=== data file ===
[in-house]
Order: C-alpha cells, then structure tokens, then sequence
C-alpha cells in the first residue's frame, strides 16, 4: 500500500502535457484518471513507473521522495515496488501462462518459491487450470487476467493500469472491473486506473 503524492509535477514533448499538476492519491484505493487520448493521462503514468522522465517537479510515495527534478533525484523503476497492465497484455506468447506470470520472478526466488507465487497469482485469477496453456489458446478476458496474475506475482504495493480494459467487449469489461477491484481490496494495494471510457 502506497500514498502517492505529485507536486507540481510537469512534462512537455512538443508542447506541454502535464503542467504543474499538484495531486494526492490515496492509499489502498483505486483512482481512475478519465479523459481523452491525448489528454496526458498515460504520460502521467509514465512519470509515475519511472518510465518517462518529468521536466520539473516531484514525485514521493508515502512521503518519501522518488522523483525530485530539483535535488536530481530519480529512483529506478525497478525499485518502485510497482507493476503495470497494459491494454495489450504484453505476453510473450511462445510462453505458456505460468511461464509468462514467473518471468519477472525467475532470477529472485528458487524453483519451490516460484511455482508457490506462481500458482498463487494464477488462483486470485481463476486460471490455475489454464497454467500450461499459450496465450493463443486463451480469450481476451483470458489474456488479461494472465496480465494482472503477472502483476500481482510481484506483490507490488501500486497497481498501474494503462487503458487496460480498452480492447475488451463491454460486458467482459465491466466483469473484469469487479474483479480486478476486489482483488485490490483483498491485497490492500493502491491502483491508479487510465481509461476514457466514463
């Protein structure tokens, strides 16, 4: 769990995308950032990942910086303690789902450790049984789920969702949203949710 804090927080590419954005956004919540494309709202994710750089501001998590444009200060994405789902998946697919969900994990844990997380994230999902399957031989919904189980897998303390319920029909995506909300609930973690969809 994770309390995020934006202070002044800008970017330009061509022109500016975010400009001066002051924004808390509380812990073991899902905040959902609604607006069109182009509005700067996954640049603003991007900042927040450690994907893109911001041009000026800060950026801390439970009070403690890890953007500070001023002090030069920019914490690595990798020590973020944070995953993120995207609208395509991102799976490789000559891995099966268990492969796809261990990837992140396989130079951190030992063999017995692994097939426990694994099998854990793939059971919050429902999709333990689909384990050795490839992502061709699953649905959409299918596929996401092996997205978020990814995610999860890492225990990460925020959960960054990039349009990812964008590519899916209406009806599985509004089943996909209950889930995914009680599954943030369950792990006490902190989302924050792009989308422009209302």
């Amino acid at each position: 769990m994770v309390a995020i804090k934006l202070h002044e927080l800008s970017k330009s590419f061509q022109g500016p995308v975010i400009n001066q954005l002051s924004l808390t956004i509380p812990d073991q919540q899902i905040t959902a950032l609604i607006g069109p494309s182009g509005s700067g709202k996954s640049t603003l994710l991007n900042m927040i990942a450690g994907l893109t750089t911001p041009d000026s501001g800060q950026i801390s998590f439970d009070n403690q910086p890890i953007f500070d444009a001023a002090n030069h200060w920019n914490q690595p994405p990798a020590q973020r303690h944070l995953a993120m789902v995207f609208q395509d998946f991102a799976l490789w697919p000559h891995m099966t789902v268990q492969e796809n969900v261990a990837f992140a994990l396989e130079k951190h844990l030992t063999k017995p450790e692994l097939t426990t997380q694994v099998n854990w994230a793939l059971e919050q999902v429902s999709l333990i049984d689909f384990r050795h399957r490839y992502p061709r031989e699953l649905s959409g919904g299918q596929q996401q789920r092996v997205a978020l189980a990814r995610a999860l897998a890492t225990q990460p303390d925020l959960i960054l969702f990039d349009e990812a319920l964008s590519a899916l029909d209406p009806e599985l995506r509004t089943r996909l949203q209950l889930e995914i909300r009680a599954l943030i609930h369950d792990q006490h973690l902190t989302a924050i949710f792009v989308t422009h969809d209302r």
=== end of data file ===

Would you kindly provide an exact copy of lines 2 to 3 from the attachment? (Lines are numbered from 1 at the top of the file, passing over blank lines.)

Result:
Order: C-alpha cells, then structure tokens, then sequence
C-alpha cells in the first residue's frame, strides 16, 4: 500500500502535457484518471513507473521522495515496488501462462518459491487450470487476467493500469472491473486506473 503524492509535477514533448499538476492519491484505493487520448493521462503514468522522465517537479510515495527534478533525484523503476497492465497484455506468447506470470520472478526466488507465487497469482485469477496453456489458446478476458496474475506475482504495493480494459467487449469489461477491484481490496494495494471510457 502506497500514498502517492505529485507536486507540481510537469512534462512537455512538443508542447506541454502535464503542467504543474499538484495531486494526492490515496492509499489502498483505486483512482481512475478519465479523459481523452491525448489528454496526458498515460504520460502521467509514465512519470509515475519511472518510465518517462518529468521536466520539473516531484514525485514521493508515502512521503518519501522518488522523483525530485530539483535535488536530481530519480529512483529506478525497478525499485518502485510497482507493476503495470497494459491494454495489450504484453505476453510473450511462445510462453505458456505460468511461464509468462514467473518471468519477472525467475532470477529472485528458487524453483519451490516460484511455482508457490506462481500458482498463487494464477488462483486470485481463476486460471490455475489454464497454467500450461499459450496465450493463443486463451480469450481476451483470458489474456488479461494472465496480465494482472503477472502483476500481482510481484506483490507490488501500486497497481498501474494503462487503458487496460480498452480492447475488451463491454460486458467482459465491466466483469473484469469487479474483479480486478476486489482483488485490490483483498491485497490492500493502491491502483491508479487510465481509461476514457466514463